• Insurance coverage: Your ability to find affordable insurance coverage also depends on your financial responsibility. Insurers check a form of credit score, called an insurance score, to determine whether to cover you as well as premium rates.

Why Do I Need Credit?

While some people are hesitant to get a credit card, very few people live with no credit history. In fact, you don’t even need a credit card to build credit. Whether you decide to open a credit card or not, there are still a lot of upsides to having good credit. Even if you’re not planning to take out a loan anytime soon, having good credit can help you get better insurance rates, get approved for renting an apartment, and teach you healthy financial habits.

person checking their budgets with a calculator

What Does it Mean to Have “Good” Credit?

Having good credit essentially means you are financially dependable. Lenders can count on you to repay any loans. If you’re wondering what a good credit score is, in general, a score over 700 is considered a good credit score. It is possible to build credit if your score isn’t where you would like it to be. And you don’t even need a credit card to do it!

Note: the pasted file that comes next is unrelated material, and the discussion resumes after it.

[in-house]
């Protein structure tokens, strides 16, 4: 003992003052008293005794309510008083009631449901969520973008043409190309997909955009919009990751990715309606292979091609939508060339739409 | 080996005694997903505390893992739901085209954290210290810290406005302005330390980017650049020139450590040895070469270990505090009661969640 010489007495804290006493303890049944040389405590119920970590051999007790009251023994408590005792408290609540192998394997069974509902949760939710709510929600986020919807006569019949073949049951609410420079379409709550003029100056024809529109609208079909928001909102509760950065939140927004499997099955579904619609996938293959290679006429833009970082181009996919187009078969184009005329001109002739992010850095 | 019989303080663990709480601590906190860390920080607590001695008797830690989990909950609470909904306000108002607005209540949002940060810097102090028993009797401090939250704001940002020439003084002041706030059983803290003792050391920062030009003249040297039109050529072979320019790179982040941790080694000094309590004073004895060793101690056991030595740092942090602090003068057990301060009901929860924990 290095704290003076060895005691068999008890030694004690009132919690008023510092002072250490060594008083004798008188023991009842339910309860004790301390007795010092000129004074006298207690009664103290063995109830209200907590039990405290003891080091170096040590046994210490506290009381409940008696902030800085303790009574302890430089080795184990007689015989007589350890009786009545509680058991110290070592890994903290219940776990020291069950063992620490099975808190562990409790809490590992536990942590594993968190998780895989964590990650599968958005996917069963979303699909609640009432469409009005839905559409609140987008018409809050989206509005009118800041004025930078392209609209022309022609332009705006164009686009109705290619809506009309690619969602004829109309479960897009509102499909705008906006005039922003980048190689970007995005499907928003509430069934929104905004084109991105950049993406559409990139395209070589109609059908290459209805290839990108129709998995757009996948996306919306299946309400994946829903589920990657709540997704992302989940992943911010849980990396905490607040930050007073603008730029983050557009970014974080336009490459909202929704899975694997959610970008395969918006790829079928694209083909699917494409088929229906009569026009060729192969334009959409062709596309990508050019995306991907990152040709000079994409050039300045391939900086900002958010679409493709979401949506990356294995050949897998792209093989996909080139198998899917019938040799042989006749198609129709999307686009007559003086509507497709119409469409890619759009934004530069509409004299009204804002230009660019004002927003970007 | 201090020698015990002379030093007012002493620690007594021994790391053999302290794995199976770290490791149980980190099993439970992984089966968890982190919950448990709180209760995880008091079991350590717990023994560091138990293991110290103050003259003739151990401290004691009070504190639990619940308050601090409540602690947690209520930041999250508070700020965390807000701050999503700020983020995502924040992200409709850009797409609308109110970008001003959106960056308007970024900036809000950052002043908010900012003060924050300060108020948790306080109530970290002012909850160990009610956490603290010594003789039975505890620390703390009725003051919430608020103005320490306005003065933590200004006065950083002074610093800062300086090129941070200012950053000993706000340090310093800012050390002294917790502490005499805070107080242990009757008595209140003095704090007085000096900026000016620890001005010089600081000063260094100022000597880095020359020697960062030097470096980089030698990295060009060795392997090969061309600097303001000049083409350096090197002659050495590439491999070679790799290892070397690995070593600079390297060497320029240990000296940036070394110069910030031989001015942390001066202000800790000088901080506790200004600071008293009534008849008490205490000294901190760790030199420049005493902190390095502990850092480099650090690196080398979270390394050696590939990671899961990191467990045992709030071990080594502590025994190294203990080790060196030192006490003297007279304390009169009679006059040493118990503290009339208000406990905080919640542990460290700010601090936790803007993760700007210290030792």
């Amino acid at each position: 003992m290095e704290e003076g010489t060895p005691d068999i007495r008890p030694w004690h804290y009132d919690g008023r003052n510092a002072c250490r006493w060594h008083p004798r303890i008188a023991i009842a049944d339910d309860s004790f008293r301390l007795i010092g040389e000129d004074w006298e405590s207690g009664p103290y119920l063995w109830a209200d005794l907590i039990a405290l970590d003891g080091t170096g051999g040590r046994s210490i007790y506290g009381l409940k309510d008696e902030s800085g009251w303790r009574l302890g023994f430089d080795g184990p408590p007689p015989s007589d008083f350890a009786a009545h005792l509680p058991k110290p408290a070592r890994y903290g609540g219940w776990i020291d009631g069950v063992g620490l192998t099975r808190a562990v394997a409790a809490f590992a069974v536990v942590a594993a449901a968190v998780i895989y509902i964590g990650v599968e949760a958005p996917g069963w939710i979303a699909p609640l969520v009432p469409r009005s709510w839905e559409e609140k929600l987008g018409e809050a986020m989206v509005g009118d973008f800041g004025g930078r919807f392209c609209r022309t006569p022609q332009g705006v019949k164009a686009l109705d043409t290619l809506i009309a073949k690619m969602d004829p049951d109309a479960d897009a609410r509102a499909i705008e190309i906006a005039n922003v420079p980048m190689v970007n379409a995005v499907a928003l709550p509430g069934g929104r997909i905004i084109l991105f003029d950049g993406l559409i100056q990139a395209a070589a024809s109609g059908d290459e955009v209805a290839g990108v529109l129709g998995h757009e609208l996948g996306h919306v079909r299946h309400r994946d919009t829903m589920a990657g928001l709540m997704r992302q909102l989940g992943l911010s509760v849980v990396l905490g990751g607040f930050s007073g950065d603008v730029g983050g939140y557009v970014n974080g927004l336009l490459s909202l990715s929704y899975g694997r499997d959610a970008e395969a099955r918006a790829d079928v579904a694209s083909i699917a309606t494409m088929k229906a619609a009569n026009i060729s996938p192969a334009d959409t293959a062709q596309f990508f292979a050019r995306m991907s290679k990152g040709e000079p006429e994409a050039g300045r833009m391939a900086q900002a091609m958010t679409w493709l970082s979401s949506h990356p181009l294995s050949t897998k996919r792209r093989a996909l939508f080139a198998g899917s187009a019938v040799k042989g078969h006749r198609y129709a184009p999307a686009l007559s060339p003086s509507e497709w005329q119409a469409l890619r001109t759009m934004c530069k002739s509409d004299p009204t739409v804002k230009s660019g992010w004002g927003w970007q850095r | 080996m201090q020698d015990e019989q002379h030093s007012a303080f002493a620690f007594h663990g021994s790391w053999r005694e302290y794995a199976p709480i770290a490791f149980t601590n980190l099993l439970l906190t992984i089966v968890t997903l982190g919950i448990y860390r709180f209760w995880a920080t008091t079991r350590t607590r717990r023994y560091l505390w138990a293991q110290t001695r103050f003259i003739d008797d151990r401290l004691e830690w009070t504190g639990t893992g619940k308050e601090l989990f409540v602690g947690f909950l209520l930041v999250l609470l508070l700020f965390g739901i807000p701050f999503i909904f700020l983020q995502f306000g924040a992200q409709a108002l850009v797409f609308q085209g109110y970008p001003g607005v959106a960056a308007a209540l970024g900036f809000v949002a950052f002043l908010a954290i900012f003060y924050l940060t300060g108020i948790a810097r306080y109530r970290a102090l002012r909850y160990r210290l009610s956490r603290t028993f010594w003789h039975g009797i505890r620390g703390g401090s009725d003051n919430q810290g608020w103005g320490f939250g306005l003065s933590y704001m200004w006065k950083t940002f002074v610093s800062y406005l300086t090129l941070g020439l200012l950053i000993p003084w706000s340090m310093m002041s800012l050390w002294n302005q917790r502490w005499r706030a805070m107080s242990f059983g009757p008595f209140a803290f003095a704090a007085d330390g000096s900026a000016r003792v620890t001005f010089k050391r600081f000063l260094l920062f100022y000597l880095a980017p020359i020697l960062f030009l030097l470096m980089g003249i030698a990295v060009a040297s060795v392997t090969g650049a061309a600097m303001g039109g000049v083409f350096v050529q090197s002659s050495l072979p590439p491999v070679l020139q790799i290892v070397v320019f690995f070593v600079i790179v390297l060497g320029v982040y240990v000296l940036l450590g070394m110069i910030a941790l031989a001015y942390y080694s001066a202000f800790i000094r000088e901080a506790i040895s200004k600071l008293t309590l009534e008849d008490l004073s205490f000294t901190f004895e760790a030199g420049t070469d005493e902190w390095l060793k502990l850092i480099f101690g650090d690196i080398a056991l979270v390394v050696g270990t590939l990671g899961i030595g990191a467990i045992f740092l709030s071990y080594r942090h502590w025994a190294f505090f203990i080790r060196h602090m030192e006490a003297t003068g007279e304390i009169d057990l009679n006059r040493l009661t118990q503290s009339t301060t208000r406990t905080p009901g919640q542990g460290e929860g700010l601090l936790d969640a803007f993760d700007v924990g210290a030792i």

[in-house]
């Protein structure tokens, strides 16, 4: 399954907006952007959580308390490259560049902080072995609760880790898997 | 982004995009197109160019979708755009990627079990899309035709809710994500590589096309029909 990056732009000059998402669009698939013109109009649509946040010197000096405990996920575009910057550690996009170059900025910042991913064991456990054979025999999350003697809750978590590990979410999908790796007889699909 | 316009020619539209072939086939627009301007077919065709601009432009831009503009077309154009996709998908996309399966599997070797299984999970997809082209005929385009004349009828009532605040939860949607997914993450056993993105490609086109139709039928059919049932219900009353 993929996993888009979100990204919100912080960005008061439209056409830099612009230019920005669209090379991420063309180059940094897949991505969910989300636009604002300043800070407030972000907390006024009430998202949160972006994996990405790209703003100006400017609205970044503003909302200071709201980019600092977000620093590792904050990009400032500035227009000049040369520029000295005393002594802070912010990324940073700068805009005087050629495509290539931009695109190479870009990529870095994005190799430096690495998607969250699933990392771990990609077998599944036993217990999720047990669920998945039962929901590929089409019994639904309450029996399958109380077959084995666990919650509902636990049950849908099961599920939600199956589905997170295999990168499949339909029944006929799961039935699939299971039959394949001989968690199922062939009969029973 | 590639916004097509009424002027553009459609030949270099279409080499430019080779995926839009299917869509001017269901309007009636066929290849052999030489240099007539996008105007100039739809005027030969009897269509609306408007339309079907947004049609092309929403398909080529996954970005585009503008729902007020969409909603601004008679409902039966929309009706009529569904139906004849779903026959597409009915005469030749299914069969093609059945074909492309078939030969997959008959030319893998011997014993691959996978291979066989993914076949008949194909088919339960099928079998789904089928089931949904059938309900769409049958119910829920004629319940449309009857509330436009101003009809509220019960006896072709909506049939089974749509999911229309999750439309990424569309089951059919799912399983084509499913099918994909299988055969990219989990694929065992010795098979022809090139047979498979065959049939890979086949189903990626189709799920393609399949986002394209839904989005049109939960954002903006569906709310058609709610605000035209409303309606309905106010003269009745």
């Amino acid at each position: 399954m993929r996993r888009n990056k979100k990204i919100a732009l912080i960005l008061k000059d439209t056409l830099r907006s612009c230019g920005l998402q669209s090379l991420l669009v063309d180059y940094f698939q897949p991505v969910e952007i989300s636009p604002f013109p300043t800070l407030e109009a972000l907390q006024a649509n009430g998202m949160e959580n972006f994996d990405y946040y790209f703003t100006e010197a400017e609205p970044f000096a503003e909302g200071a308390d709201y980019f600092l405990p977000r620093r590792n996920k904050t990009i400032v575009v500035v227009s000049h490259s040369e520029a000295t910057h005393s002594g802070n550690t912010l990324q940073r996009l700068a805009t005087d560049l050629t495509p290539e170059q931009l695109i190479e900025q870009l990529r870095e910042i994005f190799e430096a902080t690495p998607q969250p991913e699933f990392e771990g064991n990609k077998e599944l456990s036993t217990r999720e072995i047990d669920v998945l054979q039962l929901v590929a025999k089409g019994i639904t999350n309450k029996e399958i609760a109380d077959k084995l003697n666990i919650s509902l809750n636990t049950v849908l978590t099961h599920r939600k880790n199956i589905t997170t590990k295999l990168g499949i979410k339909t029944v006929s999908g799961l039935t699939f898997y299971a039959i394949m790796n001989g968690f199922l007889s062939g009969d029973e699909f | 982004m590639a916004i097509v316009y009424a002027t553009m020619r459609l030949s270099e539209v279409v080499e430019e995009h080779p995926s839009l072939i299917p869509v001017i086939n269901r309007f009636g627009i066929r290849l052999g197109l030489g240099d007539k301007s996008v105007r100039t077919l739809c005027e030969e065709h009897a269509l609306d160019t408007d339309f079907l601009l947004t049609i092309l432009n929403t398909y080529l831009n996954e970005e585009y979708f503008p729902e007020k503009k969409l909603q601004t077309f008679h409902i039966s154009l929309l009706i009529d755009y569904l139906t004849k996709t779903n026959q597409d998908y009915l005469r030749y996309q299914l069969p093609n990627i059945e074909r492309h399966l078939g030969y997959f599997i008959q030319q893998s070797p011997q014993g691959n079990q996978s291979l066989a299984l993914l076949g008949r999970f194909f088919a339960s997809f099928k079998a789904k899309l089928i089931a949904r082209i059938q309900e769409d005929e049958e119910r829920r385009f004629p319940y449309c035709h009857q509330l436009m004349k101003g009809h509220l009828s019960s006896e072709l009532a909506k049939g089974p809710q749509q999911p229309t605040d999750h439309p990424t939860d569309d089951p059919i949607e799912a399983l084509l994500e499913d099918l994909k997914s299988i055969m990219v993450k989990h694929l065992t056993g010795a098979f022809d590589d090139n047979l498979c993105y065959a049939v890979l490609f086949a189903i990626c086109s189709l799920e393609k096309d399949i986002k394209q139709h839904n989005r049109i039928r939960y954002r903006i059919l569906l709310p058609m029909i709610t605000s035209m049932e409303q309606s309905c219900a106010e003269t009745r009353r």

Different Types of Credit

credit card illustration representing the different types of credit

There are four main types of credit. Each type differs slightly in the repayment method, but the main concept is still the same.

  1. Revolving credit is credit that can be reused as debts are paid off. Traditional credit cards are a prime example of this. For example, if you have a $1,000 credit limit and you charge $200 on your credit card, your total available credit drops to $800. But as soon as you pay back that $200, your credit limit is reset to the original $1,000.
  2. Charge cards work similarly to credit cards, but unlike credit cards that can carry a balance month-to-month, the balance on a charge card must be paid in full at the end of each statement.
  3. Installment credit is a loan with a specified monthly payment, term, and interest rate. As the name suggests, the borrower will pay back the full amount borrowed in installments over a set term. Some examples of this type of credit include home mortgages, car loans, and student loans.
  4. Service credit is an agreement with a service provider that you will pay a monthly bill. Your electricity, cell phone, and gym membership are all examples of service credit. However, not all service credit is reported as part of your credit history.

Now that you know why and how credit is used, you have more insight into how your credit score might affect your life. Just remember, if you’re concerned your credit score isn’t good enough, there are ways to build your credit whether or not you have a credit card. Regularly checking your credit score can help you feel more prepared and less blindsided in the event that anything negative comes up.

Sources:

Debt.org | Why Credit History Matters and How to Help Grow It – Mint.com | WTFinance: What is a Credit Score? – Mint.com